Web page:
DATE OF PROJECT: 2018 - Updated and improved 2019
Angel Eyes is a charity whose aim is to provide emotional and practical support for parents who are coming to terms with a new born baby being diagnosed with a lifelong eye condition, or who are trying to cope with the despair of a child losing some or all of their vision from illness or trauma. Angel Eyes aims to provide parents with as much information as they need to make informed choices for their child regarding services, support and education for their child.
For most parents this is the first time they will have encountered a visual impairment, and trying to understand what life for their child will be like, is frightening and daunting. Angel Eyes NI provides practical advice regarding help that is available to parents and assists them come to terms with the shock and isolation they may be experiencing, and the challenges they are facing.
One such very common challenge faced by parents is an insight into what life is like for their visually impaired child. It is extremely difficult for parents to envisage how their child views the world with their visual impairment. This issue is raised regularly by parents.
Previously, Angel Eyes used ‘simulation specs’ to provide parents with an idea of what visual impairment is like for their child. These are physical spectacles where the lenses distort the wearer’s vision in some way. However, this is a very basic experience, and is complicated by the fact that many eye conditions co-exist – each producing a different effect on a child’s vision which is difficult to replicate in a single pair of spectacles.
Angel Eyes required a solution which utilised immersive technology to allow parents to experience for themselves what life is like for visually impaired children.
Following initial fact-finding meetings with Angel Eyes, a bespoke solution, in the form of a Virtual Reality Visual Impairment Simulator was proposed. The project involved the development of software to allow visual impairments to be simulated via a low-cost virtual reality headset. The Oculus Go was initially selected, due to its portability, affordability and ease of use. The revised version of the application uses a Pico Neo Headset and makes use of the eye-tracking feature to provide a more realistic experience.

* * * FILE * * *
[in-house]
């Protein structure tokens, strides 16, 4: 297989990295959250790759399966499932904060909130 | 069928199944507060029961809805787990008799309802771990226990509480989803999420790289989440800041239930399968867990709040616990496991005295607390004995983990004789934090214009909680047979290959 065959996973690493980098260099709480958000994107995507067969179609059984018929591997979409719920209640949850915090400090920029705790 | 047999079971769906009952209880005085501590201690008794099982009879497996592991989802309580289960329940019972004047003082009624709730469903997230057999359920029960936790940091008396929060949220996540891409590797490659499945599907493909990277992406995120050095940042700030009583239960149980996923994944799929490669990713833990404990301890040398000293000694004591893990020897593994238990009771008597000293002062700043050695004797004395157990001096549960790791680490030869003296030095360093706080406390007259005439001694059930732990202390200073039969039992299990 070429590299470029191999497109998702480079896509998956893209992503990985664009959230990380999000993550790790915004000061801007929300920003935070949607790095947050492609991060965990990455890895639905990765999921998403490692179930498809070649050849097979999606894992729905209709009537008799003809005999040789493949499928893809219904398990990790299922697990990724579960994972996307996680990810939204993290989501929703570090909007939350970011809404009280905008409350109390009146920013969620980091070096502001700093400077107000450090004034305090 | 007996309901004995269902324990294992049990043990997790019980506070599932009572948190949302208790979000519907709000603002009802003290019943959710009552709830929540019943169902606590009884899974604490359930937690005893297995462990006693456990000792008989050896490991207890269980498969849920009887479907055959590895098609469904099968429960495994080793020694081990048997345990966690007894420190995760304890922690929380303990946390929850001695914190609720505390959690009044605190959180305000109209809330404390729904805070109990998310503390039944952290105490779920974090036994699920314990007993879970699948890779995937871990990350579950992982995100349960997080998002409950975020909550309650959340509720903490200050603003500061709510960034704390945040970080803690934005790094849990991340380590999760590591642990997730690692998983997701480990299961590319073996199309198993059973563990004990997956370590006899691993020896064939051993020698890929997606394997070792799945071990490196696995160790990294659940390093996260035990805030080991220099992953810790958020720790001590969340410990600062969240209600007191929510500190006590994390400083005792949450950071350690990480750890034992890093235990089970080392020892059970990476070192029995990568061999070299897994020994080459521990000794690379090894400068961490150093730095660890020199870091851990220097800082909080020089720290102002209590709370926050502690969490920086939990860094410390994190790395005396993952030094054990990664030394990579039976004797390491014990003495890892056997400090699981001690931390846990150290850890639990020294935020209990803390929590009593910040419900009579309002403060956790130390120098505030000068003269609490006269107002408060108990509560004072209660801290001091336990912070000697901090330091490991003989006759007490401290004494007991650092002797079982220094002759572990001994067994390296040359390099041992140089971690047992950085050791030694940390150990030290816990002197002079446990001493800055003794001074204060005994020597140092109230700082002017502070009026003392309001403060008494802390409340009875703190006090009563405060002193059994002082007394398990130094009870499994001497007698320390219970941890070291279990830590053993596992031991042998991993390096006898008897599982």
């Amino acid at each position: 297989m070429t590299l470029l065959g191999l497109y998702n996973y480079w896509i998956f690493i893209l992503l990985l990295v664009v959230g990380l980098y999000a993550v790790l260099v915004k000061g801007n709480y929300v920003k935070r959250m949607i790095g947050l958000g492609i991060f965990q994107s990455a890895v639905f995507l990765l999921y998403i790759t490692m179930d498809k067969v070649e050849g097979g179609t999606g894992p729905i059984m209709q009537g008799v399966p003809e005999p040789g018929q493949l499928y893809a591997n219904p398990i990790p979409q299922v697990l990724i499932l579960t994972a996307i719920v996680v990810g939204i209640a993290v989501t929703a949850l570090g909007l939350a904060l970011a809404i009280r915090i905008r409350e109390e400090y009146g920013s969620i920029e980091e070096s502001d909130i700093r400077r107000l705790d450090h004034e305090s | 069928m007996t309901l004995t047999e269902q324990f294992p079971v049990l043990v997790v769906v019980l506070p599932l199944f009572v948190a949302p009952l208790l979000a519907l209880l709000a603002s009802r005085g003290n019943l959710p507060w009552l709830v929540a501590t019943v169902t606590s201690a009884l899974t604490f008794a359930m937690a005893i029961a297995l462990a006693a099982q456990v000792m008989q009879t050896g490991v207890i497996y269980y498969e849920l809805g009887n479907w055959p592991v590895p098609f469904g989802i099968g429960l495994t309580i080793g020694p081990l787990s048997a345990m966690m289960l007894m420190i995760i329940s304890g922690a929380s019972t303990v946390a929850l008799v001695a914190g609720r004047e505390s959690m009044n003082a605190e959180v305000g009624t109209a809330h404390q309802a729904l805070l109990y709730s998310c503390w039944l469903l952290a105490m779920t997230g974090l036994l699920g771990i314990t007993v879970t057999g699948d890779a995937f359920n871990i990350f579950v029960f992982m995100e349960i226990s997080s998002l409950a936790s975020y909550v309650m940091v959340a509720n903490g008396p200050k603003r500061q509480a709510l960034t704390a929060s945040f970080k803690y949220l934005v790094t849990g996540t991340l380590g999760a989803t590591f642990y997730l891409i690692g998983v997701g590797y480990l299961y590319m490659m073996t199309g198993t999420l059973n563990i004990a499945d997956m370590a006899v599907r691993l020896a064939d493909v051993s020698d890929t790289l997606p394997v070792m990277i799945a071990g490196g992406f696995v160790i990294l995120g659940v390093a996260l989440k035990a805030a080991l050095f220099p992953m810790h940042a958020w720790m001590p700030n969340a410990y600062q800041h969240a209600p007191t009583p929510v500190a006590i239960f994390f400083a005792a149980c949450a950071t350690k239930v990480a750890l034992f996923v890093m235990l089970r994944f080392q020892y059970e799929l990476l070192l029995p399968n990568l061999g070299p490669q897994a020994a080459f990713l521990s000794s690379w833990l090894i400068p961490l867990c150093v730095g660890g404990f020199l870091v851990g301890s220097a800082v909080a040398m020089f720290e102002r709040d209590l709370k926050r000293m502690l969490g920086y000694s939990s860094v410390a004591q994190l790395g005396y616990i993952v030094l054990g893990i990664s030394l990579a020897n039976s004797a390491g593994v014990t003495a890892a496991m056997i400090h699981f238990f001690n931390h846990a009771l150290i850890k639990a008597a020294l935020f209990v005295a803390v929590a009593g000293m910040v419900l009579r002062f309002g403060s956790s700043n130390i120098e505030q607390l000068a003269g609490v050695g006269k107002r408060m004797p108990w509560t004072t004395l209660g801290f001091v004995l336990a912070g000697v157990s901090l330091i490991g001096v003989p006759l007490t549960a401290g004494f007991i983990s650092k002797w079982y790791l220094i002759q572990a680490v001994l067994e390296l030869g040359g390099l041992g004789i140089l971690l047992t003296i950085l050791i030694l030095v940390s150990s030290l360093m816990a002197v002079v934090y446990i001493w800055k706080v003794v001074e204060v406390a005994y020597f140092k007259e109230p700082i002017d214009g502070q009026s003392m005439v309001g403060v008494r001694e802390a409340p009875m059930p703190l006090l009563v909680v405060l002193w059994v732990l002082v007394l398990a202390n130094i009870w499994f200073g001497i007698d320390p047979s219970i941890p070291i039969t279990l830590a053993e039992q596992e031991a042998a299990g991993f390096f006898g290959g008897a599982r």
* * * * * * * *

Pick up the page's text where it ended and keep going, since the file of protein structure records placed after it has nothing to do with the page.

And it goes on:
Subsequent meetings ensued to decide upon the content which would be available in the Oculus Go. Angel Eyes have a close working relationship with a leading consultant optometrist, who provided expert advice and input throughout the project. Out of a long list of possible eye conditions, the following were selected for simulation in the Virtual Reality application:
· Reduced visual acuity
· Contrast sensitivity
· Reduced 3D perception
· Loss of peripheral vision
· Half field of vision
In order to make the impairments realistic, three predefined scenes which feature in children’s lives were created – a classroom, a play park and a street. Users can select a scene, then view the visual impairments either individually or in arbitrary combinations. They can also select the level/severity of each impairment. Additionally, pre-set combinations of the supported impairments can be selected to simulate the corresponding eye conditions from an Eye Conditions and Visual Functions spreadsheet which was provided by Angel Eyes.
The Visual Impairment Simulator provides parents with an immersive and realistic experience which demonstrates what life is like for their visually impaired child. Parents can literally put themselves into their children’s shoes as they face each day at school, in the park or on the street. The combination of eye conditions available mean that each parent can experience a situation unique to their child.
Sara McCracken, CEO, Angel Eyes NI.
‘Working with Sentireal on this project has been great. They are experts in what they do and are innovative in their approach. Sentireal were able to take our vision of being able to incorporate eye functions with variable levels and develop it into a wonderful prototype that we have been able to demonstrate to parents of visually impaired children and other professionals involved in their support. The potential impact a solution like this could have for all those supporting sight loss in children is immense, especially for those who have no prior knowledge of visual impairments and the impact this can have.’